A stadium could be the last thing that separates Cincinnati from MLS expansion

MLS commissioner Don Garber visited Cincinnati for the first time on Tuesday, and a large part of the trip seemed to be about signaling the league’s interest in the city and discussing the possibility of expansion there.

But the trip also hinted toward what FC Cincinnati still needs to do before Garber and MLS executives will consider making Cincinnati the next MLS franchise — and that is shaking up the club’s existing plans and building their own stadium.

"I think what they’ve been able to do (at Nippert) is spectacular, but we do believe that our clubs will be more successful in soccer stadiums," Garber said, according to the Cincinnati Enquirer.

Garber said that FC Cincinnati has been looking at potential stadium locations, but offered no specifics. That is a big change from April, though, when the club said they had no plans to build a stadium or training grounds. In fact, Jeff Berding, the president of FC Cincinnati, suggested back then that the club could play at Nippert Stadium, a football stadium at the University of Cincinnati, for the next 15 years. Playing at Nippert was built into the club’s financial structure, he added.

But Garber’s visit may very well change how FC Cincinnati views their stadium plan, as it appears Cincinnati’s chances of joining MLS hinge entirely on their stadium.

The league and Garber have repeatedly made their criteria for expansion pretty clear:

1. Local ownership group with enough financial resources
2. Plan for a downtown stadium that the ownership group controls
3. Untapped media market that would attract TV deals and sponsorships
4. Strong fan support for soccer in the area

Given that Garber said in his visit to Cincinnati he thinks a regional rivalry with the Columbus Crew would be a benefit — "Our rivalry games that we have are our highest-rated games on television,” he said — that leaves only the stadium left unchecked.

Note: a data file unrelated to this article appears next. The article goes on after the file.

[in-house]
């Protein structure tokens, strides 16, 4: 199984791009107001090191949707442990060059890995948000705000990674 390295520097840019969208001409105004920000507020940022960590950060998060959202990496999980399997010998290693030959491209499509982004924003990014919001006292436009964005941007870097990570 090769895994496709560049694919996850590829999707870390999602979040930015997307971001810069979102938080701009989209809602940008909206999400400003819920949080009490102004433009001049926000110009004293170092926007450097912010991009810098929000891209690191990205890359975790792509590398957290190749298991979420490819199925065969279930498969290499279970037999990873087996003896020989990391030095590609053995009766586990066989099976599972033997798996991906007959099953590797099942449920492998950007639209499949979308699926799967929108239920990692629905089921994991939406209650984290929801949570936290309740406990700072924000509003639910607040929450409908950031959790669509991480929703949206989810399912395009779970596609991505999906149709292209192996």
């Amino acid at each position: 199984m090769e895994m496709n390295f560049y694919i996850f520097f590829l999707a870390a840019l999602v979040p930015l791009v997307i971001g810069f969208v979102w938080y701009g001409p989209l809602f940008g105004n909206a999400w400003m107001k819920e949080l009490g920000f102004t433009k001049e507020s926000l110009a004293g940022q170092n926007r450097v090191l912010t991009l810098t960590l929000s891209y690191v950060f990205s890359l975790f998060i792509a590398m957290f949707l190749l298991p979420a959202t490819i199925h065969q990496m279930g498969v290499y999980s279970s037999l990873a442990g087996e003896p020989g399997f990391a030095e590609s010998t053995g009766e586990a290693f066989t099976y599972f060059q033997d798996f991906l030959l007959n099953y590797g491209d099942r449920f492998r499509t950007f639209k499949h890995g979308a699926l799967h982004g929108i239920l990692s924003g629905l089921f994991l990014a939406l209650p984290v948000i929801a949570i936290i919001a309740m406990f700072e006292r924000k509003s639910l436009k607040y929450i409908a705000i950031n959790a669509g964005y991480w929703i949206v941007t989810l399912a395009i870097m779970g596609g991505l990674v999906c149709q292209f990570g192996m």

But that one unchecked box is bigger than it appears at first glance. Not only are FC Cincinnati simply tenants renting out space at Nippert Stadium, they don’t have their own training facilities either. The parts of an organization such facilities usually serve are the elements that give MLS clubs a footprint in their local communities, like youth academies, reserve teams and women’s teams.

Of course, having all of that is no guarantee that MLS will come knocking. The Sacramento Republic — the club whose USL attendance records were beat by Cincinnati — has had every box checked for a while now, with a youth academy and plans for a new downtown stadium moving forward regardless of whether MLS adds Sacramento. They’ve also signaled long-term plans for a women’s team. MLS has been receptive, but reluctant, pushing Sacramento’s efforts off to this upcoming round of expansion, which is expected to be the last.

Miami, on the other hand, is a case study for the importance of having a stadium in MLS’s eyes. Garber had long granted David Beckham an expansion spot, but the part-owner has run into constant roadblocks to building a stadium in Miami. An official Miami franchise has not been announced yet as battles with the city over a stadium drag on.

Building a new soccer-specific stadium from scratch isn’t easy, but it’s clearly what FC Cincinnati needs to do in order to make the big-league ranks. Garber’s visit to Cincinnati only seems to reinforce that.